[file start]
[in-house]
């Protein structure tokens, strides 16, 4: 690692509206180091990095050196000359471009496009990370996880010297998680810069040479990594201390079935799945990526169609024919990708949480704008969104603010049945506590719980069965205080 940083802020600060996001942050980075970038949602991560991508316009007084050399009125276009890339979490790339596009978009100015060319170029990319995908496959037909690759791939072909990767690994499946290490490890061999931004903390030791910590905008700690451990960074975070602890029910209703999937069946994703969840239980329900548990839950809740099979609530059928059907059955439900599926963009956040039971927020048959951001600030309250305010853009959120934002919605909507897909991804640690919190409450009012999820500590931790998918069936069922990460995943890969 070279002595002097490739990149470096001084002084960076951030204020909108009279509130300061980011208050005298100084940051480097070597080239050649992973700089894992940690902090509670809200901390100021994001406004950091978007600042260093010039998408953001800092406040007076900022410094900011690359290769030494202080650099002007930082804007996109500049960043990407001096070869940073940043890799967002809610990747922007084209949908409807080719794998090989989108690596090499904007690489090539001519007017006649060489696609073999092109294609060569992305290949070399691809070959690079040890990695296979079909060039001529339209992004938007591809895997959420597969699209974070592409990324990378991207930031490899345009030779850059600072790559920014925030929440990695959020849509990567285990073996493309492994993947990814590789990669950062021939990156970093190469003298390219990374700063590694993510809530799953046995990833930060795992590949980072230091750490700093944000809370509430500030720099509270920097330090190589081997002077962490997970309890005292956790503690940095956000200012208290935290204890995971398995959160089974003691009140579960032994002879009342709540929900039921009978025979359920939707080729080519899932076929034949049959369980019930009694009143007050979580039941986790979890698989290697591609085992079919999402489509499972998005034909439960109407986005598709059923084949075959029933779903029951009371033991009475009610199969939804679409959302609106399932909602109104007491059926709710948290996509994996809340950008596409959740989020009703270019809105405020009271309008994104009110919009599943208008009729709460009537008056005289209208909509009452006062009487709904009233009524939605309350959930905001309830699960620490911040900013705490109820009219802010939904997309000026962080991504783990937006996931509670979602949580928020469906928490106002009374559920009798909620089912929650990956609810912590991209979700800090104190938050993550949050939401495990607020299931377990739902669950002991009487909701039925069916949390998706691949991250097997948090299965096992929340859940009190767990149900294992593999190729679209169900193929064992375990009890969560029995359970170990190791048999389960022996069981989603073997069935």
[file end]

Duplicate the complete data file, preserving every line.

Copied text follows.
[in-house]
């Protein structure tokens, strides 16, 4: 690692509206180091990095050196000359471009496009990370996880010297998680810069040479990594201390079935799945990526169609024919990708949480704008969104603010049945506590719980069965205080 940083802020600060996001942050980075970038949602991560991508316009007084050399009125276009890339979490790339596009978009100015060319170029990319995908496959037909690759791939072909990767690994499946290490490890061999931004903390030791910590905008700690451990960074975070602890029910209703999937069946994703969840239980329900548990839950809740099979609530059928059907059955439900599926963009956040039971927020048959951001600030309250305010853009959120934002919605909507897909991804640690919190409450009012999820500590931790998918069936069922990460995943890969 070279002595002097490739990149470096001084002084960076951030204020909108009279509130300061980011208050005298100084940051480097070597080239050649992973700089894992940690902090509670809200901390100021994001406004950091978007600042260093010039998408953001800092406040007076900022410094900011690359290769030494202080650099002007930082804007996109500049960043990407001096070869940073940043890799967002809610990747922007084209949908409807080719794998090989989108690596090499904007690489090539001519007017006649060489696609073999092109294609060569992305290949070399691809070959690079040890990695296979079909060039001529339209992004938007591809895997959420597969699209974070592409990324990378991207930031490899345009030779850059600072790559920014925030929440990695959020849509990567285990073996493309492994993947990814590789990669950062021939990156970093190469003298390219990374700063590694993510809530799953046995990833930060795992590949980072230091750490700093944000809370509430500030720099509270920097330090190589081997002077962490997970309890005292956790503690940095956000200012208290935290204890995971398995959160089974003691009140579960032994002879009342709540929900039921009978025979359920939707080729080519899932076929034949049959369980019930009694009143007050979580039941986790979890698989290697591609085992079919999402489509499972998005034909439960109407986005598709059923084949075959029933779903029951009371033991009475009610199969939804679409959302609106399932909602109104007491059926709710948290996509994996809340950008596409959740989020009703270019809105405020009271309008994104009110919009599943208008009729709460009537008056005289209208909509009452006062009487709904009233009524939605309350959930905001309830699960620490911040900013705490109820009219802010939904997309000026962080991504783990937006996931509670979602949580928020469906928490106002009374559920009798909620089912929650990956609810912590991209979700800090104190938050993550949050939401495990607020299931377990739902669950002991009487909701039925069916949390998706691949991250097997948090299965096992929340859940009190767990149900294992593999190729679209169900193929064992375990009890969560029995359970170990190791048999389960022996069981989603073997069935």